If you have lost a close relative, such as a spouse, parent, or child because of someone else’s negligence, you may wonder if you have any means of recovering the expenses and losses resulting from his or her death. In Colorado, as in many other states, there is a legal right to file a wrongful death lawsuit.
A wrongful death occurs when someone dies because of another person’s wrongful act, carelessness, or negligence. Although the party responsible for the death may also face criminal charges brought by the government, a wrongful death lawsuit is a civil matter that is separate and independent of any criminal charges and brought by private parties.
A wrongful death lawsuit may be filed regardless of whether criminal charges were filed (or their outcome). Unlike criminal charges, the purpose of a wrongful death lawsuit is to compensate the decedent’s close family members.
Wrongful death can occur in virtually any situation where someone dies because of the actions of another. However, the most common situations are fatal car accidents, dangerous and defective products, and dangerous property conditions.
Losing a loved one in an accident is very traumatic and can cause feelings of anxiety and stress, especially when thinking about how your family will be supported. While grieving the loss of a family member is always difficult, it is important to know that you may be able to receive financial recovery after the fatal accident through a wrongful death lawsuit.
A wrongful death lawsuit can help families recover financially after a fatal accident. Pursuing a wrongful death lawsuit can be complicated. It can be helpful to have a basic understanding of who can file a lawsuit and what can be recovered.
After a fatal accident, only certain individuals related to the victim can pursue a wrongful death lawsuit. Within the first year of the accident, if the victim was married at the time of the death, only the victim’s spouse can file a wrongful death lawsuit against those responsible for the fatality. After the first year, the spouse and certain heirs can both seek financial recovery.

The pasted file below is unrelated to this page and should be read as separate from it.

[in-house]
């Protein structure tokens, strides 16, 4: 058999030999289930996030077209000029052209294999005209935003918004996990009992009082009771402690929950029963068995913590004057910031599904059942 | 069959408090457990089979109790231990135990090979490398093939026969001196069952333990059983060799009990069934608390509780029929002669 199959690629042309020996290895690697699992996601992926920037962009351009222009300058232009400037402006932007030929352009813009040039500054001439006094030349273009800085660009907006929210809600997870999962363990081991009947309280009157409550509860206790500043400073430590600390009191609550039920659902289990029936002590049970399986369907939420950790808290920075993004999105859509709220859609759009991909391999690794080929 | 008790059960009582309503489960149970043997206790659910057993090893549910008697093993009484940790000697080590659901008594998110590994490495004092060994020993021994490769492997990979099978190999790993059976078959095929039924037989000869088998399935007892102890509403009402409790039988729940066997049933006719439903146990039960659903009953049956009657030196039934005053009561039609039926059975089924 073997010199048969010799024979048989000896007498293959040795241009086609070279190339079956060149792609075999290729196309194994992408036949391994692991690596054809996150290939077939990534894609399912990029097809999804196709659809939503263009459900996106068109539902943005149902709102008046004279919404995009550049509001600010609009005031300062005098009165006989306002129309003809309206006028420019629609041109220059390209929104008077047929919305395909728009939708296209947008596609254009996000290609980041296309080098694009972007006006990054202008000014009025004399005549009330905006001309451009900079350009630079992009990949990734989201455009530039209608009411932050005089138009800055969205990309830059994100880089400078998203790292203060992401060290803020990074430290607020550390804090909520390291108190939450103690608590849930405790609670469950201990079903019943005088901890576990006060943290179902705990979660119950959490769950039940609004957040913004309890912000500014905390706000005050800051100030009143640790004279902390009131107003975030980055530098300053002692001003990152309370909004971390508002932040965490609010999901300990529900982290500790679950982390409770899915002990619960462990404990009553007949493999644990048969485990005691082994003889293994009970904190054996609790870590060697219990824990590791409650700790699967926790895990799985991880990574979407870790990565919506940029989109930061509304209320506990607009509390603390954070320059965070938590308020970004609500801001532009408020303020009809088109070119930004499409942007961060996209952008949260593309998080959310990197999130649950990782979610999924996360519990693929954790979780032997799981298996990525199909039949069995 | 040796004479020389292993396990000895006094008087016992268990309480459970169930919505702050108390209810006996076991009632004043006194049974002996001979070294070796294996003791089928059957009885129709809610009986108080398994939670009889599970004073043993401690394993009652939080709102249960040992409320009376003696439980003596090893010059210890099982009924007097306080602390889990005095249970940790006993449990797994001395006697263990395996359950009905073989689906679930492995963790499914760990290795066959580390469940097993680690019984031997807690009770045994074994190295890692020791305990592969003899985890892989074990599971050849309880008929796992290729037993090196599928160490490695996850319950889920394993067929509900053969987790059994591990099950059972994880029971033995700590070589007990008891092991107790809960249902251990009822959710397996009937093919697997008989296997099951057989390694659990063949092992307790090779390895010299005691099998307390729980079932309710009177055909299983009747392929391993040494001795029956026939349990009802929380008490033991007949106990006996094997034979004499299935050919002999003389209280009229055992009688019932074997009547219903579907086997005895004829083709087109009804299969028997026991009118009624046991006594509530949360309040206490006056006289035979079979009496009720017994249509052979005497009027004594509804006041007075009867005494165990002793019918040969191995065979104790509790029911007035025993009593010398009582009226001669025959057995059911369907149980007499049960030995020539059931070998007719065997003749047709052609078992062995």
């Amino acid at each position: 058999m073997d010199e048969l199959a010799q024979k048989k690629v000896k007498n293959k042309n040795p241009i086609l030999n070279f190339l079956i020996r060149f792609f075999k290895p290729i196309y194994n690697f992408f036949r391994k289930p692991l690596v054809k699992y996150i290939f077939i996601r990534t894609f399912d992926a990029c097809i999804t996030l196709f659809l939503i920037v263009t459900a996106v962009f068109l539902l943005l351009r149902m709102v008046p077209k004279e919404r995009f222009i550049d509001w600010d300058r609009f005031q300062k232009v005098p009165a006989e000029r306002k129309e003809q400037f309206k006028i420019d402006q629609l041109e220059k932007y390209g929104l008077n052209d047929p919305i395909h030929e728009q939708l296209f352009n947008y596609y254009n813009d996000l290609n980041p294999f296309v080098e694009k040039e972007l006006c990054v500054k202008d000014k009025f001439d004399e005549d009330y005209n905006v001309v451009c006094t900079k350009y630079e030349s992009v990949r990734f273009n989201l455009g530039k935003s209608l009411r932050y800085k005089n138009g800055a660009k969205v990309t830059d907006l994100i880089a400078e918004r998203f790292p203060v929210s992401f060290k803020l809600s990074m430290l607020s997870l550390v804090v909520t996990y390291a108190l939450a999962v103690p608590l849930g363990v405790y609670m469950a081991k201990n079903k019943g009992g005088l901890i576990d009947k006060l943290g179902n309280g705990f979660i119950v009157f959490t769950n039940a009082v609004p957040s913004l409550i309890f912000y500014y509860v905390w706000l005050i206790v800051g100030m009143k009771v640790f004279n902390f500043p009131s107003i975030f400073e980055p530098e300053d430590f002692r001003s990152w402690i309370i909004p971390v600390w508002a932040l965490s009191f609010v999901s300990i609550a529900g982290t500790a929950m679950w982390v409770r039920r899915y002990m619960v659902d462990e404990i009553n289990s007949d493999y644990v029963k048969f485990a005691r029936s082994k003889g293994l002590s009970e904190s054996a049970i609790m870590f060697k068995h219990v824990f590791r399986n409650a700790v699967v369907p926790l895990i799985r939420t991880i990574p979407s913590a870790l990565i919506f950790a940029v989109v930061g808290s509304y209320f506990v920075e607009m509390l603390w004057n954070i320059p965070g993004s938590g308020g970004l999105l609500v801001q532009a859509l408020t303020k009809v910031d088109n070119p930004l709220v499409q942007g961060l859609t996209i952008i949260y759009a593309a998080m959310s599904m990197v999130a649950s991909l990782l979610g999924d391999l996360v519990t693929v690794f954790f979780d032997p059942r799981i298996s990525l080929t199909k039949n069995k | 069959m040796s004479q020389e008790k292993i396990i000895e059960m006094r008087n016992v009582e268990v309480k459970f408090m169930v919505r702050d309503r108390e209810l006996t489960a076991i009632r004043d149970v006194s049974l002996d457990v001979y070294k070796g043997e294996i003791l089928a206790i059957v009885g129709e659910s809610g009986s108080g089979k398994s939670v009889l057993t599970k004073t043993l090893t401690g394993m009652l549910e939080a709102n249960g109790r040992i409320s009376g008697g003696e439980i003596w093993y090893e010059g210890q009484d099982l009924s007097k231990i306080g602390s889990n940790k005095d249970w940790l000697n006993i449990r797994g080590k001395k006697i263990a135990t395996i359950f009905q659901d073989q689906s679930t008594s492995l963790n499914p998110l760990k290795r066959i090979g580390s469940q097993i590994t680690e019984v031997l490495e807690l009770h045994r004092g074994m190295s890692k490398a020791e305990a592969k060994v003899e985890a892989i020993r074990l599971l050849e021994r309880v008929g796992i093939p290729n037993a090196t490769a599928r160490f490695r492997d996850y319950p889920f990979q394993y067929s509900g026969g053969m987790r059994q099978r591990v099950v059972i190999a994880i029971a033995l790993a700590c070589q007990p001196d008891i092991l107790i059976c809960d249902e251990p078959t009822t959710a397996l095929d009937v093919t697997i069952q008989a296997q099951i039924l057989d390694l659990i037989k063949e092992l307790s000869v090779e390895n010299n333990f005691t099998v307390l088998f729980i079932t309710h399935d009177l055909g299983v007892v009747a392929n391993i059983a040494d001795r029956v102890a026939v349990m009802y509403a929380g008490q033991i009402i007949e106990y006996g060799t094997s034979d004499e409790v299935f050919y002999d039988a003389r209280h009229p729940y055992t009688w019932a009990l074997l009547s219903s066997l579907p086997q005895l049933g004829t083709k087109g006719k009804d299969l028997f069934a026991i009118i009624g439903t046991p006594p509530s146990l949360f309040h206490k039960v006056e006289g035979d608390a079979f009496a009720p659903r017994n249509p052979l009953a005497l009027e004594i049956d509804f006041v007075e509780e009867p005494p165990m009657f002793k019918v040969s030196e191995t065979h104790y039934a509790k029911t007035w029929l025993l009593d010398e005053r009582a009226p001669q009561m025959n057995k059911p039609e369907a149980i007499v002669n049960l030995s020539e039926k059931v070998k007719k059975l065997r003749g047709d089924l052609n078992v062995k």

Parents can file a wrongful death lawsuit after the death of an unmarried child who does not have any children of their own. Children can file a lawsuit after the death of a parent one year after the accident. Unfortunately, Colorado law does not allow siblings, aunts, uncles, cousins or close friends to pursue financial recovery after fatal accidents.
Wrongful death lawsuits in Colorado must adhere to strict guidelines, including short deadlines to file lawsuits. It is important for family members to contact a wrongful death attorney in a timely manner to protect their right to financial recovery after losing a loved one.
The statute of limitations varies by cause of death. In Colorado, any civil action in the case of a wrongful death – regardless of whom it is brought against or why – must be initiated within two years of the cause.
The exception to this rule is in a case when a defendant commits vehicular homicide in a hit-and-run accident. In this instance, the statute of limitations is extended to four years.
Under Colorado law, economic and noneconomic damages may be recovered in a wrongful death lawsuit. These damages include but are not limited to:
Loss of companionship and loss of consortium are both topics of compensation in wrongful death and personal injury cases. It is likely that most individuals that are injured or killed leave behind loved ones. Immediate family members, spouses and children, can file a claim based on the loss they experienced after the death or injury of their family member.
In loss of companionship cases, damages awarded are meant to represent the benefits that an individual would experience from the love and relationship of the individual that was injured or killed. To be awarded loss of companionship compensation, a jury examines different elements of the relationship in question. Considerations may be living arrangements, the condition of the relationship at the time of loss and what interests and activities the parties had in common and enjoyed.